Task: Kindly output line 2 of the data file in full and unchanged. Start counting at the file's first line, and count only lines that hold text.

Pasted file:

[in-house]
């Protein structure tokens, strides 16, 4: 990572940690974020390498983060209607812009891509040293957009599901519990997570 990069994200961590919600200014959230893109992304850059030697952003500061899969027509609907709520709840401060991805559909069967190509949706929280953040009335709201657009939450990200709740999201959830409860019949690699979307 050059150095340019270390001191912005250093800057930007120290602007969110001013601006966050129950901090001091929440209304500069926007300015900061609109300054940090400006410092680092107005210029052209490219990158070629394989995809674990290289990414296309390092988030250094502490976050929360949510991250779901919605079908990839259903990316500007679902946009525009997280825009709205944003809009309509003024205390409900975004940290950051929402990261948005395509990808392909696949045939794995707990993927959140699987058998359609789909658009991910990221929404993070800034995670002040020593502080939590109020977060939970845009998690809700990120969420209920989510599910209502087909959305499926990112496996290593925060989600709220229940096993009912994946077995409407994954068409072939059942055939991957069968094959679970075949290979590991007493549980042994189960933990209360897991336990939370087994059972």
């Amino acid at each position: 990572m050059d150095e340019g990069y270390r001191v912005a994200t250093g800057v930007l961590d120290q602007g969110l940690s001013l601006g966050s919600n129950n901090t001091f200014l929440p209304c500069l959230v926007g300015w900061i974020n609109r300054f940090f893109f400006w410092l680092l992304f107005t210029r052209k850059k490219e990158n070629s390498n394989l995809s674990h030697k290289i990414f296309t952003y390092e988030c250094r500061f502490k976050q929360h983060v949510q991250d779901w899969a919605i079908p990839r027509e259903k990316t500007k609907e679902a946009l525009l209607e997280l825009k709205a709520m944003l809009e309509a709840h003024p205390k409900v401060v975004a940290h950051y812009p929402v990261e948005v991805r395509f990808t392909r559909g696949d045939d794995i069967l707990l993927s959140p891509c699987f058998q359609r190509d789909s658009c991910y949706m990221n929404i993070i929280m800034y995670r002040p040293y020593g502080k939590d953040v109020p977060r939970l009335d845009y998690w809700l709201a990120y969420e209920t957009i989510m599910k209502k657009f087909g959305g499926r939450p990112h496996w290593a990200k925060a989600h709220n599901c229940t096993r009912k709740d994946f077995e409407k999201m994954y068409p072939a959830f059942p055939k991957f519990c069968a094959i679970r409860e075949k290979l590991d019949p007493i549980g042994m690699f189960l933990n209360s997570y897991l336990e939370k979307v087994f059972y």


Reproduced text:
């Protein structure tokens, strides 16, 4: 990572940690974020390498983060209607812009891509040293957009599901519990997570 990069994200961590919600200014959230893109992304850059030697952003500061899969027509609907709520709840401060991805559909069967190509949706929280953040009335709201657009939450990200709740999201959830409860019949690699979307 050059150095340019270390001191912005250093800057930007120290602007969110001013601006966050129950901090001091929440209304500069926007300015900061609109300054940090400006410092680092107005210029052209490219990158070629394989995809674990290289990414296309390092988030250094502490976050929360949510991250779901919605079908990839259903990316500007679902946009525009997280825009709205944003809009309509003024205390409900975004940290950051929402990261948005395509990808392909696949045939794995707990993927959140699987058998359609789909658009991910990221929404993070800034995670002040020593502080939590109020977060939970845009998690809700990120969420209920989510599910209502087909959305499926990112496996290593925060989600709220229940096993009912994946077995409407994954068409072939059942055939991957069968094959679970075949290979590991007493549980042994189960933990209360897991336990939370087994059972």